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China the Internet and Corporate Responsibility
China the Internet and Corporate Responsibility
China the Internet and Corporate Responsibility
China the Internet and Corporate Responsibility
China the Internet and Corporate Responsibility
China the Internet and Corporate Responsibility
China the Internet and Corporate Responsibility
China the Internet and Corporate Responsibility
China the Internet and Corporate Responsibility
China the Internet and Corporate Responsibility
China the Internet and Corporate Responsibility
China the Internet and Corporate Responsibility
China the Internet and Corporate Responsibility
China the Internet and Corporate Responsibility
China the Internet and Corporate Responsibility
China the Internet and Corporate Responsibility
China the Internet and Corporate Responsibility
China the Internet and Corporate Responsibility
China the Internet and Corporate Responsibility
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China the Internet and Corporate Responsibility

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  • Transcript

    • 1. China, the Internet, and Corporate Responsibility Some observations and questions
    • 2. Questions from CIRC 2005
      • The Internet is changing China…
      • … but how is China changing the Internet?
      • Many people discuss the former, far fewer explore the latter…
    • 3. Questions: Role of businesses
      • What is the role of Internet and telecoms companies - both foreign and Chinese - in helping to shape China’s standards, practices, and regulatory norms?
      • Do they have any room to make choices about what they will and won’t do, how they do it, and how far they will go?
      • To what extent will the “accepted way of doing business” and “standard regulatory norms” in China eventually impact the global internet?
    • 4. A global situation Government Company User
    • 5. Foreign businessperson in China recently wrote:
      • “ Ultimately, to succeed in China, businesses must assume the goals of the Communist Party as their own.”
      • --- “Mr. X”, a “foreign media entrepreneur based in China”
      • Far Eastern Economic Review , May 2008
      • http://www.feer.com/essays/2008/may/chinas-holistic-censorship-regime
    • 6. Shi Tao: Jailed 10 years with Yahoo!’s help.
    • 7. Aiding Big Brother
      • Yahoo: aided in jailing of dissidents, heavily censors Chinese-language search
      • Google: offers censored Chinese search, Google.cn
      • MSN censored Chinese bloggers - but has modified policy in reaction to criticism; continues to offer censored search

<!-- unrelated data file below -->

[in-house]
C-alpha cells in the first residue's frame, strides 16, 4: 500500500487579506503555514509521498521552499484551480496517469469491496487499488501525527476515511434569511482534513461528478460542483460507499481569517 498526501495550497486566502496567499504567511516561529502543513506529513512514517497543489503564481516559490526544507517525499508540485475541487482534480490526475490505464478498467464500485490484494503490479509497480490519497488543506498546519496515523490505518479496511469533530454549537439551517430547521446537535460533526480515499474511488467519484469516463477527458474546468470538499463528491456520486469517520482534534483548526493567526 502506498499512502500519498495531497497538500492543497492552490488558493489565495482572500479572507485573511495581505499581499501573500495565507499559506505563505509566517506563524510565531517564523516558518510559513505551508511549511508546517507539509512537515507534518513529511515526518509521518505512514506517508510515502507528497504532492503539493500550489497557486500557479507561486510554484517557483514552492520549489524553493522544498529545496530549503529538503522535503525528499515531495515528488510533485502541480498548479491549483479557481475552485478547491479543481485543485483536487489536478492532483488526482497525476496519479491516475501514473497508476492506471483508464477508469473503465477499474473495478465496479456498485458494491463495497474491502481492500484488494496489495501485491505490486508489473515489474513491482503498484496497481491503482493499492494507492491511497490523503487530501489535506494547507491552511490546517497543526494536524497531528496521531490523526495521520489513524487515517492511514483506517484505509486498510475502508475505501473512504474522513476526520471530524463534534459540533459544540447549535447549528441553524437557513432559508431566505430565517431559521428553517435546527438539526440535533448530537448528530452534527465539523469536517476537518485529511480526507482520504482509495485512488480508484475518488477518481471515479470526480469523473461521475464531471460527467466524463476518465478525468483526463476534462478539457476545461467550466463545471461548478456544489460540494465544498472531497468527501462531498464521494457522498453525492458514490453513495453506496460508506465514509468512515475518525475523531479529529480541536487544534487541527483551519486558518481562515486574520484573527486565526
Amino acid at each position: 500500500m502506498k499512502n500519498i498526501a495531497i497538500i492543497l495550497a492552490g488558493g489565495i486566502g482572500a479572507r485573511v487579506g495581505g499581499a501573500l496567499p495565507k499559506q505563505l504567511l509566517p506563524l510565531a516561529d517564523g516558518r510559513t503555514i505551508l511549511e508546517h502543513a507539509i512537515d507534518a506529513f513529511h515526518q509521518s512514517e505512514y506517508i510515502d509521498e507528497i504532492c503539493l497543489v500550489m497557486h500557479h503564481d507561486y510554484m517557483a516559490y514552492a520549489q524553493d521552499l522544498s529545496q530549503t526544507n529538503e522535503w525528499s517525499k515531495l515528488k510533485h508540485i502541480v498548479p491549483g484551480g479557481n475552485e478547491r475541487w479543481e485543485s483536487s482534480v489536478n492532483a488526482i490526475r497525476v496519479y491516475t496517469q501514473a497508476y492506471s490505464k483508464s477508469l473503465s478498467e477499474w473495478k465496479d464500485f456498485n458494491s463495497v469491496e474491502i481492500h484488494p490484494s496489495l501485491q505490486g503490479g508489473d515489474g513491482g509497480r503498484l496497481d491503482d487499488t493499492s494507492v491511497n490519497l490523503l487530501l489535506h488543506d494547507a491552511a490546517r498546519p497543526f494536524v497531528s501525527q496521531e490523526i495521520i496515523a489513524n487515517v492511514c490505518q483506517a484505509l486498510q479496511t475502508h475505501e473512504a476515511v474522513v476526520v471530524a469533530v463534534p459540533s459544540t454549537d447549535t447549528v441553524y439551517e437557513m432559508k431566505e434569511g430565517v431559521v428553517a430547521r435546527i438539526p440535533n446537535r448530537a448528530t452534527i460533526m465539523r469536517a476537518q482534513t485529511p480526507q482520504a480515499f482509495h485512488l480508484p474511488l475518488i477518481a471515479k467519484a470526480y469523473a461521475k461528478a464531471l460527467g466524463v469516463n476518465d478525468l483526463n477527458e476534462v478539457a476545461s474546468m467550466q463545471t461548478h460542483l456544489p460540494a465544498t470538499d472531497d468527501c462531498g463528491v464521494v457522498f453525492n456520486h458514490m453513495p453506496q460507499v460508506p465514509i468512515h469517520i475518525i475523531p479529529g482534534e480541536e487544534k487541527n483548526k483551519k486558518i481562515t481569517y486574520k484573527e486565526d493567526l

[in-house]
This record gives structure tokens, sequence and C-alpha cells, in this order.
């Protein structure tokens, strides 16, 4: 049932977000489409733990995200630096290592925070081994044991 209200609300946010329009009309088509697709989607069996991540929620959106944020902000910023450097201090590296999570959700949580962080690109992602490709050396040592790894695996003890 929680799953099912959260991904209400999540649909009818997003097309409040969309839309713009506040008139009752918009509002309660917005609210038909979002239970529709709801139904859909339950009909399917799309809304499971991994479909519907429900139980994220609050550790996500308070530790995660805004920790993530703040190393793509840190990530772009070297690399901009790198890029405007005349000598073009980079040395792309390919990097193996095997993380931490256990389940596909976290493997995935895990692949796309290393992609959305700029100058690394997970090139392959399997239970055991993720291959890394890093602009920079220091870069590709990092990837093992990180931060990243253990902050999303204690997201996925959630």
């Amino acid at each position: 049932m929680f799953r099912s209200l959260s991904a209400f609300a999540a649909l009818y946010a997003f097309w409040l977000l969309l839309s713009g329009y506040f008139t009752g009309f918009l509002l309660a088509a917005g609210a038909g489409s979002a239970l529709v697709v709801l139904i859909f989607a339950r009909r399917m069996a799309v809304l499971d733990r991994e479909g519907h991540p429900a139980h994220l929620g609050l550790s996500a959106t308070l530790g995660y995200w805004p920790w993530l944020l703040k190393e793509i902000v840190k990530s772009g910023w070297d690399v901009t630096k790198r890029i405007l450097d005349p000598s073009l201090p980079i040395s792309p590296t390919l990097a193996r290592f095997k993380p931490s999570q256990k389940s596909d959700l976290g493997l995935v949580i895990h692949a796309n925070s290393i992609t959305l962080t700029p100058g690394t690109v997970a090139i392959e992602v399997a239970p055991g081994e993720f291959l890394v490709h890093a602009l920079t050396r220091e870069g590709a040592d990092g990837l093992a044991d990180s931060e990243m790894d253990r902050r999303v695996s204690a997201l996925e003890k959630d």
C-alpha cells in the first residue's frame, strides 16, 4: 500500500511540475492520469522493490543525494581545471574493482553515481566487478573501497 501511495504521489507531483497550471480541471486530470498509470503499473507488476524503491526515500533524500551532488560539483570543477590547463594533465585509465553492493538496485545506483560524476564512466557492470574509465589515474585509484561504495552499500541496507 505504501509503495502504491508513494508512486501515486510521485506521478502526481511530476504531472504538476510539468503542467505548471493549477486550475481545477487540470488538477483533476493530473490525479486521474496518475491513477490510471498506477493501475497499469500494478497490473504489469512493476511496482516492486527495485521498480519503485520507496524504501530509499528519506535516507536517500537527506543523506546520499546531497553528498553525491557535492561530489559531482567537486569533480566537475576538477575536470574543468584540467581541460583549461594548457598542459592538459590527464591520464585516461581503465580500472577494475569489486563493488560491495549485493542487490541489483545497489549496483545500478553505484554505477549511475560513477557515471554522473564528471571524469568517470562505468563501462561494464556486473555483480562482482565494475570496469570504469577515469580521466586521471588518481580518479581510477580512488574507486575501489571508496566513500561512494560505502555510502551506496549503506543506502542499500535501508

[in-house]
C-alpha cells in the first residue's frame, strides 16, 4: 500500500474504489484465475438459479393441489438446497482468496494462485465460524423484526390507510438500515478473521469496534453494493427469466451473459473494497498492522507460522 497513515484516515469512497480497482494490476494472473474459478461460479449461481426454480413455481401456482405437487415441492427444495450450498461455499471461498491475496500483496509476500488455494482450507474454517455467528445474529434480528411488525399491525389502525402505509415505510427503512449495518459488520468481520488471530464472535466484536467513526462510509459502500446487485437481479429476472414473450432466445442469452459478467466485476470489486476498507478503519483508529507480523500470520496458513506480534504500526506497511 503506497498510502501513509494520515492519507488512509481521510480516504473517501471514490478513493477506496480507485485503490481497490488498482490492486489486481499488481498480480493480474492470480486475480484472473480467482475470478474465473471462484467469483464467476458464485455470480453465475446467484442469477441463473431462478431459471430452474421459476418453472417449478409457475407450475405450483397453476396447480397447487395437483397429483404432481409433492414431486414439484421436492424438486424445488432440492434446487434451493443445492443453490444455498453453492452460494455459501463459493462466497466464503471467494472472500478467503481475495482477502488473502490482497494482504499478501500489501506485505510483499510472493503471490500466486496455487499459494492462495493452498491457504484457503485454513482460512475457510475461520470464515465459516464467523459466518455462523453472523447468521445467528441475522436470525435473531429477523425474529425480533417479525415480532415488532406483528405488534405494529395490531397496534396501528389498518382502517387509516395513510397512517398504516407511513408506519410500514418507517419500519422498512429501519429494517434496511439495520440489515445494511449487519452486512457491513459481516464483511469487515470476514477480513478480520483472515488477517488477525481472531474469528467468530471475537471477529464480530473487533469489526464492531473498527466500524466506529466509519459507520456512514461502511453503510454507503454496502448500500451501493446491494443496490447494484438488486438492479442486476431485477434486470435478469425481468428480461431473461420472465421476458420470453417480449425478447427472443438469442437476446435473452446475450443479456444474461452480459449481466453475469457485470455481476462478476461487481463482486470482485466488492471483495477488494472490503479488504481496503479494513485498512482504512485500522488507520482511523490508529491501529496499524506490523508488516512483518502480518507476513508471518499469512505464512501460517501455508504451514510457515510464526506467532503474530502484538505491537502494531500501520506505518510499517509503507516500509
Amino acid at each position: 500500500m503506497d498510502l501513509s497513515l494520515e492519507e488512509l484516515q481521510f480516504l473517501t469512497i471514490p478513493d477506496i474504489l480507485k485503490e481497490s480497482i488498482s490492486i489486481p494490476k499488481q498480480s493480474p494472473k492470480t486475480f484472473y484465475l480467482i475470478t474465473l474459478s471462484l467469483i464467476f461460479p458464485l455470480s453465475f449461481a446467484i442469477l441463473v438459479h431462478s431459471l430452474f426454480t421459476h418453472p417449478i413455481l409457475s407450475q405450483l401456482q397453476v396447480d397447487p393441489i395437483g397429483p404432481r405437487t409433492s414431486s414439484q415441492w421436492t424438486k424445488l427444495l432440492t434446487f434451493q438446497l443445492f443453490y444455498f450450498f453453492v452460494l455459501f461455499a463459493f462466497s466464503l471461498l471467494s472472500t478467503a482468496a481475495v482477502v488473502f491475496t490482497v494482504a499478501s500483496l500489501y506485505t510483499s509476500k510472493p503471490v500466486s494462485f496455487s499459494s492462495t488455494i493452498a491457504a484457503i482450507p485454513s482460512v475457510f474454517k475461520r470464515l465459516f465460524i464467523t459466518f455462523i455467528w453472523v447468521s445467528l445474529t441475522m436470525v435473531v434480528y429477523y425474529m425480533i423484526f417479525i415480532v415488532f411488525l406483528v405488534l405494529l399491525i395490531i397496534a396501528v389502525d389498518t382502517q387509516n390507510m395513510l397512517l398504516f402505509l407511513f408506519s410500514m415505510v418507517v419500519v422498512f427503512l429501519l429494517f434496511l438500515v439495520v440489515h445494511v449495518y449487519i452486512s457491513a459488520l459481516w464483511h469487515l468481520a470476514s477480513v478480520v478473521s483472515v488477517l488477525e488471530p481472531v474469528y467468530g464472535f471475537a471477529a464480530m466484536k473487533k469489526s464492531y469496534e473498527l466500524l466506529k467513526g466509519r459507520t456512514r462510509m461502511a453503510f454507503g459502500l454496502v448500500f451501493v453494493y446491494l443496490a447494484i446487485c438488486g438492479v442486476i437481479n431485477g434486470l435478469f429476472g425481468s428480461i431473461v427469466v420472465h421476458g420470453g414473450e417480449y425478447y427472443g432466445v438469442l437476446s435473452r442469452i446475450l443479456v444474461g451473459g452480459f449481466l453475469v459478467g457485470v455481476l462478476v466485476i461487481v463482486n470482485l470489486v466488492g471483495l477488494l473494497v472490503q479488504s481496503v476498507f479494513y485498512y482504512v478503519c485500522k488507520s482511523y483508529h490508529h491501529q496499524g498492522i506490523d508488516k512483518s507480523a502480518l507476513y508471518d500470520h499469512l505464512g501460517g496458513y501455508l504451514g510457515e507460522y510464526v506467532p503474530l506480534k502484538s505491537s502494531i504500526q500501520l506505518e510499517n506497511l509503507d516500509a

• Cisco sells surveillance tech to Chinese police
      • Skype filters text chat via Chinese partner
      • Etc.
    • 8. Foreign companies say:
      • “ We have no choice… we have to abide by the same rules that apply to Chinese companies, or we can’t do business here.”
      • Question: Is it really true that they have absolutely no choice whatsoever?
      • Findings of Human Rights Watch (2006); U. of Toronto’s Nart Villeneuve (draft paper 2008): All search engines in China are censoring to very different degrees, according to very different methods.
    • 9. HKU Blog censorship testing: Dalai Lama letter to the world’s Chinese people
    • 10. Tianya: censored (10 out of 17 blog hosting services censored the Dalai Lama letter)
    • 11. Xinhuanet article
    • 12. 15 blog-hosting services didn’t censor Xinhua at all…BUT…
    • 13. Mop.com censors Xinhua
    • 14. Blogbus takes different approach…
    • 15. Blog censorship testing
      • Initial observations:
      • Highly inconsistent across topics, timeframes, etc.
      • Each service uses different methods
      • Each service appears to use different criteria
      • QUESTION: does this mean that there is room for some industry choice and “best practice” even in China’s censorship system?
    • 16. Blogger sued his Chinese blog host for censorship Consumer rights! Breach of contract!
    • 17. Setting global standards: race to the bottom? Government Company User
    • 18. It’s an issue in democracies too (U.S. govt. “secret surveillance,” etc.) User
    • 19. Global industry code of conduct?
      • Must be truly global.
      • Focus on transparency and accountability.
      • Support user’s ability to make informed decisions about how and when to use a service

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